James the Apostle
Parish Church of Wigmore
report implies that there were more than
the two fire pits built when the Hypocaust
system was originally installed, than
remain today, assuming this occurred
at the time of the Victorian restoration
in 1864. The absence of scorching on the
face of the brickwork inside the fire pits
is an indication that high
temperatures being not being achieved
inside the fire pit when the furnaces were
in use. This deficiency could be
attributed to three main causes.
1) The small size of the fire pit prevented the furnace containing sufficient quantity of fuel to build the combustion temperatures high enough to produce the amount of flue gases necessary to pass through the underfloor ducts en-route to the chimney.
2) Where sections of the underfloor ducts had been opened to provide internal inspection, the amount of black soot deposited on the floor of the duct was indicative of incomplete combustion occurring in the fire pit furnace. Observe the amount of detritus on the floor of the duct surveyed by camera.
3) Although a pilot stove was lit at the base of the chimney to increase the stack effect and induce the flue gases to be drawn along the underfloor ducts, the small internal size and length of the horizontal ducts would have created too much flow resistance for the furnace flue gases.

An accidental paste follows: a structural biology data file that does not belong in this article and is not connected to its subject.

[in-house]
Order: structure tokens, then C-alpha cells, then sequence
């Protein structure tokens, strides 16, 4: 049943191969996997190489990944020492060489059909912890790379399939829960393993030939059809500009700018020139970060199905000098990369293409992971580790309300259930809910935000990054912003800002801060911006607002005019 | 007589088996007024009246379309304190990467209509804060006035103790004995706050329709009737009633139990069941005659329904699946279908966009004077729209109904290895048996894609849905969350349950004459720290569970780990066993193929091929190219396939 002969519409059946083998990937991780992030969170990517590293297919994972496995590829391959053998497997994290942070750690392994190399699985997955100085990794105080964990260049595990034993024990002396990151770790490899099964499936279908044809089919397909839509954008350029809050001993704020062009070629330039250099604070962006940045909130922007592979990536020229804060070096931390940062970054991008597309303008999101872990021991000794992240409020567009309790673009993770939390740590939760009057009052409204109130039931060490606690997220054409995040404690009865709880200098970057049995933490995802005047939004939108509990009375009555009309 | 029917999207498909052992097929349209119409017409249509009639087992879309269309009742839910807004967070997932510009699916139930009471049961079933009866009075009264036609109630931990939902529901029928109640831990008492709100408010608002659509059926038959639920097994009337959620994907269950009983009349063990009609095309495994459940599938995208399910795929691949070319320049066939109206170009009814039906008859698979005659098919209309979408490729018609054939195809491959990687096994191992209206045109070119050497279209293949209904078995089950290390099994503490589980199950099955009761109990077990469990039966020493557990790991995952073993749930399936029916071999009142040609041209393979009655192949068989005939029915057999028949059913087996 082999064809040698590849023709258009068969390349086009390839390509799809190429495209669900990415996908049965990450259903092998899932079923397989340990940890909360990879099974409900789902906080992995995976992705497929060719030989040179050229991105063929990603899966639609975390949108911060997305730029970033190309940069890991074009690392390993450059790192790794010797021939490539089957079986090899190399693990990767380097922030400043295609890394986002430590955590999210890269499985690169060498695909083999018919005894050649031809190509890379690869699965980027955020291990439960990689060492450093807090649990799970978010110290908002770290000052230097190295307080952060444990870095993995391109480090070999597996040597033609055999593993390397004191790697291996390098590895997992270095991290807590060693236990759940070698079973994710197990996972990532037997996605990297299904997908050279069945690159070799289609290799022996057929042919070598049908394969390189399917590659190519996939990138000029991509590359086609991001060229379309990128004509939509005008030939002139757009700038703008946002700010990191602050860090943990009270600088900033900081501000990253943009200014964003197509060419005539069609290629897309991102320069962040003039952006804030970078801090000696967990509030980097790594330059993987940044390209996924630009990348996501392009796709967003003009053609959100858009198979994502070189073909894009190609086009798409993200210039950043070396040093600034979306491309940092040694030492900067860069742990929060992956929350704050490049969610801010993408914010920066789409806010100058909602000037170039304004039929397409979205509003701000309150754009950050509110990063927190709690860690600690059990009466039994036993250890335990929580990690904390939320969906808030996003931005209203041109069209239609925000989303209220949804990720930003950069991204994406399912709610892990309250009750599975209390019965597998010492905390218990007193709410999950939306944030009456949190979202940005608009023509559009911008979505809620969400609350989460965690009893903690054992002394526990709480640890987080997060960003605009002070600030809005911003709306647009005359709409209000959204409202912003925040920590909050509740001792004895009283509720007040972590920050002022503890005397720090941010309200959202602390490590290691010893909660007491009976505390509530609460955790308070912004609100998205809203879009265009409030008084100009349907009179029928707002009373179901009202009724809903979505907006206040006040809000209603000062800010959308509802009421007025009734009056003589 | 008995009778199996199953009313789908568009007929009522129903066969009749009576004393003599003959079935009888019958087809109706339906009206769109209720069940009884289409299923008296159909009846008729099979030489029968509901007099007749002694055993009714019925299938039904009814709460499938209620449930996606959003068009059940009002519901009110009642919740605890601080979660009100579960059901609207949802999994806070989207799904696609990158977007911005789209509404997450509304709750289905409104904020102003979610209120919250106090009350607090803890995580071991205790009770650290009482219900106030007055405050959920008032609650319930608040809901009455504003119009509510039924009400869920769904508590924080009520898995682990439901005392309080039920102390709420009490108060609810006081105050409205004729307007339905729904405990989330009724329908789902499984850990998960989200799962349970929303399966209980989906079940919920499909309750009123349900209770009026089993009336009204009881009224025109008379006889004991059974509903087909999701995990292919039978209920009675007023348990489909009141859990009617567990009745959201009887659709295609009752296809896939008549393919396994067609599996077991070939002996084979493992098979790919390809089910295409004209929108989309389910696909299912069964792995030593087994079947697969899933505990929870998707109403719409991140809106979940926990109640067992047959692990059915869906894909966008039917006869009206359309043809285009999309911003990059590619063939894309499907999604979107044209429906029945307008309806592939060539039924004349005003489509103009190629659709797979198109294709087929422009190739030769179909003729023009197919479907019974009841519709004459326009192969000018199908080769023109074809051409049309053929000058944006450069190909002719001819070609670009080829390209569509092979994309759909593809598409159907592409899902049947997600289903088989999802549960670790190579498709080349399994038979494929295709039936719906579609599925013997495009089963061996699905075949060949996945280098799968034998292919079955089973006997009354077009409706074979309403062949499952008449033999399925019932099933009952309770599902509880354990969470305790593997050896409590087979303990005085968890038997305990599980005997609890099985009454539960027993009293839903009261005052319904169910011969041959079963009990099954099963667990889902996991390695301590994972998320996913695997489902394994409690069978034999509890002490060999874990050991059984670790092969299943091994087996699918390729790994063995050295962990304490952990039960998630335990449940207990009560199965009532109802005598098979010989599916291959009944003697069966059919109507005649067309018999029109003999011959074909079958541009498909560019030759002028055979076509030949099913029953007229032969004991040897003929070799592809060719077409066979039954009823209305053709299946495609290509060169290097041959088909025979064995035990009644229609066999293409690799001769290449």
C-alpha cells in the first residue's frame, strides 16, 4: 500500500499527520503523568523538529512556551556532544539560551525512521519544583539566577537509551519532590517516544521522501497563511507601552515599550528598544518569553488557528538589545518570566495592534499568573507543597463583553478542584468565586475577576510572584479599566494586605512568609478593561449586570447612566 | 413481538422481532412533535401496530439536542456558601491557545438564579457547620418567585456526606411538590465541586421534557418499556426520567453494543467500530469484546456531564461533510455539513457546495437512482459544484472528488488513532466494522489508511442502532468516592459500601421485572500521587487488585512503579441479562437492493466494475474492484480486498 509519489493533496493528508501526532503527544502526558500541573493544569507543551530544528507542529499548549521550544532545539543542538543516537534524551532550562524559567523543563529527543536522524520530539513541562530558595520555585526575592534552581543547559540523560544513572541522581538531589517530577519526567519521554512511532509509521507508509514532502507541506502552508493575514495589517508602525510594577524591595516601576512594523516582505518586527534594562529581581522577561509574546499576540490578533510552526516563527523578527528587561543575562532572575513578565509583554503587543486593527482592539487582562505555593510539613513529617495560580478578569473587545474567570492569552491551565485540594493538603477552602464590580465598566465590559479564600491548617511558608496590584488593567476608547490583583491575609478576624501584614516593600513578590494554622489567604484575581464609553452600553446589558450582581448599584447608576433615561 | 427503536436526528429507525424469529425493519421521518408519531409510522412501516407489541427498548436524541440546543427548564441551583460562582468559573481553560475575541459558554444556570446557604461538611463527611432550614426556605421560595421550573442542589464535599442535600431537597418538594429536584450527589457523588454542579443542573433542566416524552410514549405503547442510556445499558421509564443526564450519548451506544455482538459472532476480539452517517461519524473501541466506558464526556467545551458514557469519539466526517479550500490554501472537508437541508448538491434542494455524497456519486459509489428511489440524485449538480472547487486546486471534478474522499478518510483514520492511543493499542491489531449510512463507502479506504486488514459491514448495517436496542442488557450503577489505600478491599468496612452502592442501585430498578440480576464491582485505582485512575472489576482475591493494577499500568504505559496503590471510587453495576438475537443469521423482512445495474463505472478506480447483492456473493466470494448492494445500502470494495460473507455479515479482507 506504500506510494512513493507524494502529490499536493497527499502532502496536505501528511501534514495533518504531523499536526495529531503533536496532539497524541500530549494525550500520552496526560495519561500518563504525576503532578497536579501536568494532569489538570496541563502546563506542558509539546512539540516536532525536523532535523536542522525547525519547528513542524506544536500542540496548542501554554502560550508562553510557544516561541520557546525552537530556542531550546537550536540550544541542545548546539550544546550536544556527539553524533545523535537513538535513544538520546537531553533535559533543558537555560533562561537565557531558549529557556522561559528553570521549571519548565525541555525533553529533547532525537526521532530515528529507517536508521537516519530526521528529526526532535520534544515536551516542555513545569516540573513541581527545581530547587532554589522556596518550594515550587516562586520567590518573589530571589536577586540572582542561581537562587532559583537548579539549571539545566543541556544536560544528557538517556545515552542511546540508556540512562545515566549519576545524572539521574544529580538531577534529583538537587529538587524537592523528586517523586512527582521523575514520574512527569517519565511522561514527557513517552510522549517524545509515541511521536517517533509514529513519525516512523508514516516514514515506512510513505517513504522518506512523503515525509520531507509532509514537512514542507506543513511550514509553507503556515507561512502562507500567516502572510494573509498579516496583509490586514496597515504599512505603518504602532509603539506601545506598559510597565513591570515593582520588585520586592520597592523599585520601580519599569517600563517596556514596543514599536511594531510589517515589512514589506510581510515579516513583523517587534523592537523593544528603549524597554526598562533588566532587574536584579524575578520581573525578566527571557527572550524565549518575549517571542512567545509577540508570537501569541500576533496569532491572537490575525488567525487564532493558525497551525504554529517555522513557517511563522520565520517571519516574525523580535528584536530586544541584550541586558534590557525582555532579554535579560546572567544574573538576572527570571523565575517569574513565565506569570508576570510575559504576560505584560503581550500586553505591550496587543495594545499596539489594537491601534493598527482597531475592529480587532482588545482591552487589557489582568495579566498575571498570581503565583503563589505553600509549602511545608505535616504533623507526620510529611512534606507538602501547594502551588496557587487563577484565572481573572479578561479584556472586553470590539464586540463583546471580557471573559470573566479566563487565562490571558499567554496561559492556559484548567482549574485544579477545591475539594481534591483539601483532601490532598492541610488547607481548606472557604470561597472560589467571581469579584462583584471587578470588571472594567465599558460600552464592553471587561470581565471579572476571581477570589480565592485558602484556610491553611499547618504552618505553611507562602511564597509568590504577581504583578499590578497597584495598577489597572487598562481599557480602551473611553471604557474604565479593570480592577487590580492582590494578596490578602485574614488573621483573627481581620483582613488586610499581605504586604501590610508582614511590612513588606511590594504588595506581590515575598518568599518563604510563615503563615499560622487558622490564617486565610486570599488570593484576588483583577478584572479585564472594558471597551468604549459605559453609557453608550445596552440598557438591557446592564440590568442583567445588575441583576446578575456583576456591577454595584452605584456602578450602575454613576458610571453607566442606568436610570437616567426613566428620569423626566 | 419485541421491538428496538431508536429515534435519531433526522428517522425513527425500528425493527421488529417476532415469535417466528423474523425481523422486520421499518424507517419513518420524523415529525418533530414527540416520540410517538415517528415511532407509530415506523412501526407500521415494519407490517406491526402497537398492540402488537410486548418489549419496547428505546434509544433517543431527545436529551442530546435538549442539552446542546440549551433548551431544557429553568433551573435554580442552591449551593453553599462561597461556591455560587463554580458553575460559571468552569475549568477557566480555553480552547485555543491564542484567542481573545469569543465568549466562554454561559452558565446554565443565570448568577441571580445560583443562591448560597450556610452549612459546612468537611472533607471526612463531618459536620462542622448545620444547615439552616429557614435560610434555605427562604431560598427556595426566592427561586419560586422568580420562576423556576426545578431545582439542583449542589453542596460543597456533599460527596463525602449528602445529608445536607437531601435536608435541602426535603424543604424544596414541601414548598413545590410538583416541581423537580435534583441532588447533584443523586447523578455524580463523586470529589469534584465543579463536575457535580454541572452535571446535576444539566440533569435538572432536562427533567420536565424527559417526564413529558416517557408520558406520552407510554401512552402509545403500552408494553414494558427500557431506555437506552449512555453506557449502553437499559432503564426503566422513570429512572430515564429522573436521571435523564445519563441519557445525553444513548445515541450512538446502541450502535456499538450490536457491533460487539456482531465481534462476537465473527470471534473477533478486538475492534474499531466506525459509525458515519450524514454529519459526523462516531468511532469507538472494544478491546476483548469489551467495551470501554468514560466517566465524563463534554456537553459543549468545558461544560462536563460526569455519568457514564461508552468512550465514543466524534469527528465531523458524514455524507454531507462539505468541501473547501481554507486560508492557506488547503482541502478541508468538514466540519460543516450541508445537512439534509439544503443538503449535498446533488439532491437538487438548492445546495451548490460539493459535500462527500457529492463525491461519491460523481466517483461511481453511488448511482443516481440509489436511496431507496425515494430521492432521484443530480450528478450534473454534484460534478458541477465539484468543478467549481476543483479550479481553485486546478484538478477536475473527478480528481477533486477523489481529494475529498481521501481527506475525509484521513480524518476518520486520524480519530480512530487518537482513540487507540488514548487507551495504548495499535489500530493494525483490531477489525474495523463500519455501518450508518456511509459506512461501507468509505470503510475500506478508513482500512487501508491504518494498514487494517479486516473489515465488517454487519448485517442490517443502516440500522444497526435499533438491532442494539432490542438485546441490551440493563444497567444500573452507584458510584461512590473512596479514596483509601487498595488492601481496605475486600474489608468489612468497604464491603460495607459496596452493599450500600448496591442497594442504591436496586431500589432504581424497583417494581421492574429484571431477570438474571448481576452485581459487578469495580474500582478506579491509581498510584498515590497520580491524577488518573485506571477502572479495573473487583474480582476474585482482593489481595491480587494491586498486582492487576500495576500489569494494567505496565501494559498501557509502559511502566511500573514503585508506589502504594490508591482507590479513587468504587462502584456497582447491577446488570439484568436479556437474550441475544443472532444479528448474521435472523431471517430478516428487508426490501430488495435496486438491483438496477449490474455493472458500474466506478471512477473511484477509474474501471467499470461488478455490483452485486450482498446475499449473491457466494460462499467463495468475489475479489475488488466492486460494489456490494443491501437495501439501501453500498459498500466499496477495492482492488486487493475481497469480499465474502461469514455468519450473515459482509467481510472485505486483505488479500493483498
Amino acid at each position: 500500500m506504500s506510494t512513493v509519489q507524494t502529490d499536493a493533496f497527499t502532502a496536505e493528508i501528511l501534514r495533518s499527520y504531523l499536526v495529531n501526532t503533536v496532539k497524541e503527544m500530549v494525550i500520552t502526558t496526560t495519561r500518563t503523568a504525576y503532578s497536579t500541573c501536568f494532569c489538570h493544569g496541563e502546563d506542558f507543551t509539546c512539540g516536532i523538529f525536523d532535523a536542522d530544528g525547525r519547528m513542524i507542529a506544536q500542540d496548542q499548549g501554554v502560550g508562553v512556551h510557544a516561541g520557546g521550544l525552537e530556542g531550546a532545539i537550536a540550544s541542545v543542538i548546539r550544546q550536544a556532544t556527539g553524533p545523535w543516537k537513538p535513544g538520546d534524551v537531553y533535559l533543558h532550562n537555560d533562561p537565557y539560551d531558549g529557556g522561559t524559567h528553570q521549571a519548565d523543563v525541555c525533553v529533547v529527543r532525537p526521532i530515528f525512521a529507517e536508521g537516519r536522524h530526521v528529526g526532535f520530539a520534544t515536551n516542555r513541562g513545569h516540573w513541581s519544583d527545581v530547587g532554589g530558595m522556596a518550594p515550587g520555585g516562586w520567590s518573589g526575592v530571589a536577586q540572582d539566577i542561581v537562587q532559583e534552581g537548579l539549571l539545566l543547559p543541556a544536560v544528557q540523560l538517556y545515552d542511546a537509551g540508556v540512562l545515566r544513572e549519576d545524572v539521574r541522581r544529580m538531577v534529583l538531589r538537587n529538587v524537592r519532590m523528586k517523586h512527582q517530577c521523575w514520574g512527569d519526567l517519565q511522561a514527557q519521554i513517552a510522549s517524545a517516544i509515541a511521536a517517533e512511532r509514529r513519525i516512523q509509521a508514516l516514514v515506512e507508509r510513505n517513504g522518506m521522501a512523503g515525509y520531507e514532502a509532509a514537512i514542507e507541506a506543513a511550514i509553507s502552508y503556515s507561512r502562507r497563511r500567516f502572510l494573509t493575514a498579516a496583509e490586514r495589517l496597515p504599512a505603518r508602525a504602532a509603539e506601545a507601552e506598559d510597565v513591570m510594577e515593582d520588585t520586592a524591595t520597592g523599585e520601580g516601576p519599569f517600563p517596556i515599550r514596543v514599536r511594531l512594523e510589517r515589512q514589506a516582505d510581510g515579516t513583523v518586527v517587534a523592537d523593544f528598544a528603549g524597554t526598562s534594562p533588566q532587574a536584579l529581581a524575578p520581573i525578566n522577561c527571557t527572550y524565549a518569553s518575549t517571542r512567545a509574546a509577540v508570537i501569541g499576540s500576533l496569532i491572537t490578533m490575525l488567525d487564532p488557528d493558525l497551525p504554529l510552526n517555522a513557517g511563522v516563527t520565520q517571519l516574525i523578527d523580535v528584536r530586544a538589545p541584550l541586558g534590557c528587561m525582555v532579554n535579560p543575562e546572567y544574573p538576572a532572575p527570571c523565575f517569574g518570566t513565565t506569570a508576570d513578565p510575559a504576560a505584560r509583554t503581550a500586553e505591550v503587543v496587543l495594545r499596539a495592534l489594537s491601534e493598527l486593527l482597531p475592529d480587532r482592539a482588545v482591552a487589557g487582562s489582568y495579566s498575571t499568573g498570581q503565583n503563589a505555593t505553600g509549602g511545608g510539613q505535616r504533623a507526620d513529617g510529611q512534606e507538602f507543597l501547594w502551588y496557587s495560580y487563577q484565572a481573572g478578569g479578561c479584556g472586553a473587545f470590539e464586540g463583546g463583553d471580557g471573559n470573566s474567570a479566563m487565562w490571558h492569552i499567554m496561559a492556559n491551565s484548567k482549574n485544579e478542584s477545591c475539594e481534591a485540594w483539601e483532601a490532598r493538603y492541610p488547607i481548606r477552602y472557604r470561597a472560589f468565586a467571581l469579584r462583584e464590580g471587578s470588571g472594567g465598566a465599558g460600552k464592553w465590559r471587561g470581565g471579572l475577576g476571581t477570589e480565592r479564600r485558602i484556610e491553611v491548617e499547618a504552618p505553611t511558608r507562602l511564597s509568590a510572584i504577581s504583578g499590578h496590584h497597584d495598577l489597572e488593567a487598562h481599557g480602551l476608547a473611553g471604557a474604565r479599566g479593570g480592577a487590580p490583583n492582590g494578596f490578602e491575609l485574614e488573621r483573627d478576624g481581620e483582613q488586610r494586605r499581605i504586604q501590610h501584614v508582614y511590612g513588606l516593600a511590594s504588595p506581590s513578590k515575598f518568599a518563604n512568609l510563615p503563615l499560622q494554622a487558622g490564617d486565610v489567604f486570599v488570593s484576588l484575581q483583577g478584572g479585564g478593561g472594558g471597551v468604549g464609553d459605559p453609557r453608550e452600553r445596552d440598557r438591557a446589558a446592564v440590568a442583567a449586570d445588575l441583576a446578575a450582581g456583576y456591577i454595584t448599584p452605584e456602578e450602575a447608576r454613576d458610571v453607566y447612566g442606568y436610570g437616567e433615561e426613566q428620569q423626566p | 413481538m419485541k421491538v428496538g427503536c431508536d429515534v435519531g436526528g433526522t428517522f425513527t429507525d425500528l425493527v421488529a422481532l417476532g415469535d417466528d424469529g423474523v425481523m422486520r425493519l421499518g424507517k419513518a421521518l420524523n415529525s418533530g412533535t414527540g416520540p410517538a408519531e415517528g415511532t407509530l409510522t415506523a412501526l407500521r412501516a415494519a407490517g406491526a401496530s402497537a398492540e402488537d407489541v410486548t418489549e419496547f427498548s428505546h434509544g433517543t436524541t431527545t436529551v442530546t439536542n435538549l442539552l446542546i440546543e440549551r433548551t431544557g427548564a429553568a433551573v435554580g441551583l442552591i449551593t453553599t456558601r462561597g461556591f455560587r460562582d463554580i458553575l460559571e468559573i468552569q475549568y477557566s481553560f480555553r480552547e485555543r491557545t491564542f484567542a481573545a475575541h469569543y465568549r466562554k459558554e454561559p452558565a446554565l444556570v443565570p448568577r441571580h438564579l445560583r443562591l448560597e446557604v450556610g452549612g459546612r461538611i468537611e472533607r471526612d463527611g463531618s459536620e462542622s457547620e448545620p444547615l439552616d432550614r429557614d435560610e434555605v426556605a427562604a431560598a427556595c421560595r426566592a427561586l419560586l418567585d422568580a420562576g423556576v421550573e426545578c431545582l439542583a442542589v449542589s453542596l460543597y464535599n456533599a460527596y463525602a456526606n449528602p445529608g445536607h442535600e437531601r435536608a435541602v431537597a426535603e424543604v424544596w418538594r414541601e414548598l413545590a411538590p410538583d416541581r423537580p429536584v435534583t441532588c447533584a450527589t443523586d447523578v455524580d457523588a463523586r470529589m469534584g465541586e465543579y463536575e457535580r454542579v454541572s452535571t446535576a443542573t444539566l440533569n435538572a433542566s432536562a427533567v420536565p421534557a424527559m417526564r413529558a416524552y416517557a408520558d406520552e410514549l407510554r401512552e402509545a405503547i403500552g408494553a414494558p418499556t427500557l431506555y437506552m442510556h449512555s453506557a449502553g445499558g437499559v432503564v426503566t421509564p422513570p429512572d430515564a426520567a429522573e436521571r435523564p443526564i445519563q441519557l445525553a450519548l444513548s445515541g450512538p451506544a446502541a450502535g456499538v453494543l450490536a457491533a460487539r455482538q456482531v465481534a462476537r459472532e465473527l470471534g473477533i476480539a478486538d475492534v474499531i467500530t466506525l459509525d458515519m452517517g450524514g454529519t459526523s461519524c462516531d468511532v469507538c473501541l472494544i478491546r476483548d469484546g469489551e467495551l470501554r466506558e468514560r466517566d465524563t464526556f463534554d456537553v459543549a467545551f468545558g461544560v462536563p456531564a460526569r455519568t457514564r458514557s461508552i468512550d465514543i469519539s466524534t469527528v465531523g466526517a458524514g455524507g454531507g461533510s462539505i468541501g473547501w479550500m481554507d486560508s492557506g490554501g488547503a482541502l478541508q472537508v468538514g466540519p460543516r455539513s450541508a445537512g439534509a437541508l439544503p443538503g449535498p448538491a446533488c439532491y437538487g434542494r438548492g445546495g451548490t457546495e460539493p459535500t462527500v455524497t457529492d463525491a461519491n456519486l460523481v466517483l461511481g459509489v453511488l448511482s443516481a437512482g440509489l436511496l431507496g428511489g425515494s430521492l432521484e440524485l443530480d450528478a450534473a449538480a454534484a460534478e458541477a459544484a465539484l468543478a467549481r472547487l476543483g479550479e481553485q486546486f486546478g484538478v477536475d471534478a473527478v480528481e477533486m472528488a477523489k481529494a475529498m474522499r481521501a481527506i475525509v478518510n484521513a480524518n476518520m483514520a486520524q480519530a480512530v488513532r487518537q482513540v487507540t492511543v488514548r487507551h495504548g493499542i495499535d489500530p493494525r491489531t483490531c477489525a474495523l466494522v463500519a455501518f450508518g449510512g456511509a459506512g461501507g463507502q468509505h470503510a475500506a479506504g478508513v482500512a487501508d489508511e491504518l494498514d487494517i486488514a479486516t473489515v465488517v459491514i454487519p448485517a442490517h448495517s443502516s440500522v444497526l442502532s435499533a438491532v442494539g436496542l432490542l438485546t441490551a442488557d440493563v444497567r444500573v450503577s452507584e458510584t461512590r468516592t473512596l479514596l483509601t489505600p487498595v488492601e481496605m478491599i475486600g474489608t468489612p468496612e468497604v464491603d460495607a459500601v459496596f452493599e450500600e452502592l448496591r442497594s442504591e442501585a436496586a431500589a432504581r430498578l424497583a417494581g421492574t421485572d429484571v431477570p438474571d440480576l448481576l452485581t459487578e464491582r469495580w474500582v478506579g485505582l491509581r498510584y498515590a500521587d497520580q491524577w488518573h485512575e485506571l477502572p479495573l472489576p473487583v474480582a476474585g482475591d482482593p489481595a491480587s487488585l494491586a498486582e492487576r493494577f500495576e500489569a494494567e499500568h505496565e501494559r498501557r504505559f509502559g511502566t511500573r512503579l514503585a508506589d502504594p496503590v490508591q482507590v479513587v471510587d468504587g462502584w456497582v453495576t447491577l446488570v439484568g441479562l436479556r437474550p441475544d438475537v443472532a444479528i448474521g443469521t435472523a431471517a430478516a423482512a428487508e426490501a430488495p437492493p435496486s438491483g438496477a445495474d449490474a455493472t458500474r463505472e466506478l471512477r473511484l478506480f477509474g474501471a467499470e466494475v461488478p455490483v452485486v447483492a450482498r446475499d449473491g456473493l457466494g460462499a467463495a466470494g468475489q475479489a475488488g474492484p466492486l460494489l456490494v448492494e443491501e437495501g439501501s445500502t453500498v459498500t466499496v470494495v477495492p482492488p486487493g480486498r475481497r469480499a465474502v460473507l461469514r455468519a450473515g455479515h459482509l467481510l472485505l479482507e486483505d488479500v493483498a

An Architectural report commissioned in 2011 recommends the remaining section of the brickwork chimney in the Tower be removed. This has now been done, so now there is no evidence remaining to show how the various underfloor ducts were grouped and connected at the base of the chimney.
Cast iron floorplate with inscription and removable centre section
Floorplate removed looking into brickwork fire pit
Looking down into the brickwork fire pit
Section of the underfloor flue duct enclosed in brickwork
View across South Aisle showing marker tapes over floor ducts
Floor duct viewed from South
Twin floor ducts viewed from West
Twin floor ducts viewed from North
This photo taken inside
the Church looking from
the Nave towards the
Chancel shows on the
right hand side the top
part of a Gurney warm
air stove similar to the
stoves still in use in
The photo guessed to
be dated around 1880
indicates that the
system had a very
We can assume from
the installation of
the stove sited inside
the Nave that the
performance of the
underfloor heating was
inadequate or needed
to be supplemented.
To see more details
about the Gurney
stoves in Hereford